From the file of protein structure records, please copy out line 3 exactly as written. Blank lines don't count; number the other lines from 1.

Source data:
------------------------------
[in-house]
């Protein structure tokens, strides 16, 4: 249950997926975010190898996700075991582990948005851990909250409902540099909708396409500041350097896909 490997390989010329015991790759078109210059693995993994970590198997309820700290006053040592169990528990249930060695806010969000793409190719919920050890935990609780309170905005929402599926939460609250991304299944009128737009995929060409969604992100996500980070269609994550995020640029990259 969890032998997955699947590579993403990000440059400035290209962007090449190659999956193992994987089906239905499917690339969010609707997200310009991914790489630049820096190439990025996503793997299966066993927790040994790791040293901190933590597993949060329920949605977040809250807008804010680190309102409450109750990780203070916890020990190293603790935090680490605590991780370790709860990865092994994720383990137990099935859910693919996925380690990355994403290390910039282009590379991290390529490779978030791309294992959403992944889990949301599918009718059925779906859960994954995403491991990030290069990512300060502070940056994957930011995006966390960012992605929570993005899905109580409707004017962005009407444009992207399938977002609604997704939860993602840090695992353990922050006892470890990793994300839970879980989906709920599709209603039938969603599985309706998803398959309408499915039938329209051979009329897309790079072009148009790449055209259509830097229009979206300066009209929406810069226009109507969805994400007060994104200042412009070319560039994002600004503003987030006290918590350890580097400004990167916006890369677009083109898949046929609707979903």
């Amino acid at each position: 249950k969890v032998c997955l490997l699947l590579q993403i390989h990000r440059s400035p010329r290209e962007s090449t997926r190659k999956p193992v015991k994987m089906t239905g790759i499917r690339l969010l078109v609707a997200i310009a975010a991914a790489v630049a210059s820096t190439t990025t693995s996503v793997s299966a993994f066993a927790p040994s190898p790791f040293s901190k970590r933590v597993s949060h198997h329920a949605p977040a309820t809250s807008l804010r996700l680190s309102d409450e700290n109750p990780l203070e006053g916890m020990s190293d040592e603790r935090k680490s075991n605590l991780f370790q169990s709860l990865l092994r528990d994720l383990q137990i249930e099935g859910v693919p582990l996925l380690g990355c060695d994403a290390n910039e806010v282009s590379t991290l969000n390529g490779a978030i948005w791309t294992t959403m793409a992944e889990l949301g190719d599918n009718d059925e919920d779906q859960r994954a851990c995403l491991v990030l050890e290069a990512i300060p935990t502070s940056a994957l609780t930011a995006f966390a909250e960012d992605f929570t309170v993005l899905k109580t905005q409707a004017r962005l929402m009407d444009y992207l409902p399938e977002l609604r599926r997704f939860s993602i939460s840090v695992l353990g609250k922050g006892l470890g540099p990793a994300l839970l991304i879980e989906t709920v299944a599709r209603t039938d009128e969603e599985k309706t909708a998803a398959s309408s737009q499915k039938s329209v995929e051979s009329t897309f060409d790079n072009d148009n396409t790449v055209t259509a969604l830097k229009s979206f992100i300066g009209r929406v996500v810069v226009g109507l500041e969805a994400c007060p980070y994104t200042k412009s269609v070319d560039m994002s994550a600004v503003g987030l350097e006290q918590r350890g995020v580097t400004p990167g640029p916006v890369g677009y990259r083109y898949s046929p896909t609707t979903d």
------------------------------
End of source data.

């Amino acid at each position: 249950k969890v032998c997955l490997l699947l590579q993403i390989h990000r440059s400035p010329r290209e962007s090449t997926r190659k999956p193992v015991k994987m089906t239905g790759i499917r690339l969010l078109v609707a997200i310009a975010a991914a790489v630049a210059s820096t190439t990025t693995s996503v793997s299966a993994f066993a927790p040994s190898p790791f040293s901190k970590r933590v597993s949060h198997h329920a949605p977040a309820t809250s807008l804010r996700l680190s309102d409450e700290n109750p990780l203070e006053g916890m020990s190293d040592e603790r935090k680490s075991n605590l991780f370790q169990s709860l990865l092994r528990d994720l383990q137990i249930e099935g859910v693919p582990l996925l380690g990355c060695d994403a290390n910039e806010v282009s590379t991290l969000n390529g490779a978030i948005w791309t294992t959403m793409a992944e889990l949301g190719d599918n009718d059925e919920d779906q859960r994954a851990c995403l491991v990030l050890e290069a990512i300060p935990t502070s940056a994957l609780t930011a995006f966390a909250e960012d992605f929570t309170v993005l899905k109580t905005q409707a004017r962005l929402m009407d444009y992207l409902p399938e977002l609604r599926r997704f939860s993602i939460s840090v695992l353990g609250k922050g006892l470890g540099p990793a994300l839970l991304i879980e989906t709920v299944a599709r209603t039938d009128e969603e599985k309706t909708a998803a398959s309408s737009q499915k039938s329209v995929e051979s009329t897309f060409d790079n072009d148009n396409t790449v055209t259509a969604l830097k229009s979206f992100i300066g009209r929406v996500v810069v226009g109507l500041e969805a994400c007060p980070y994104t200042k412009s269609v070319d560039m994002s994550a600004v503003g987030l350097e006290q918590r350890g995020v580097t400004p990167g640029p916006v890369g677009y990259r083109y898949s046929p896909t609707t979903d």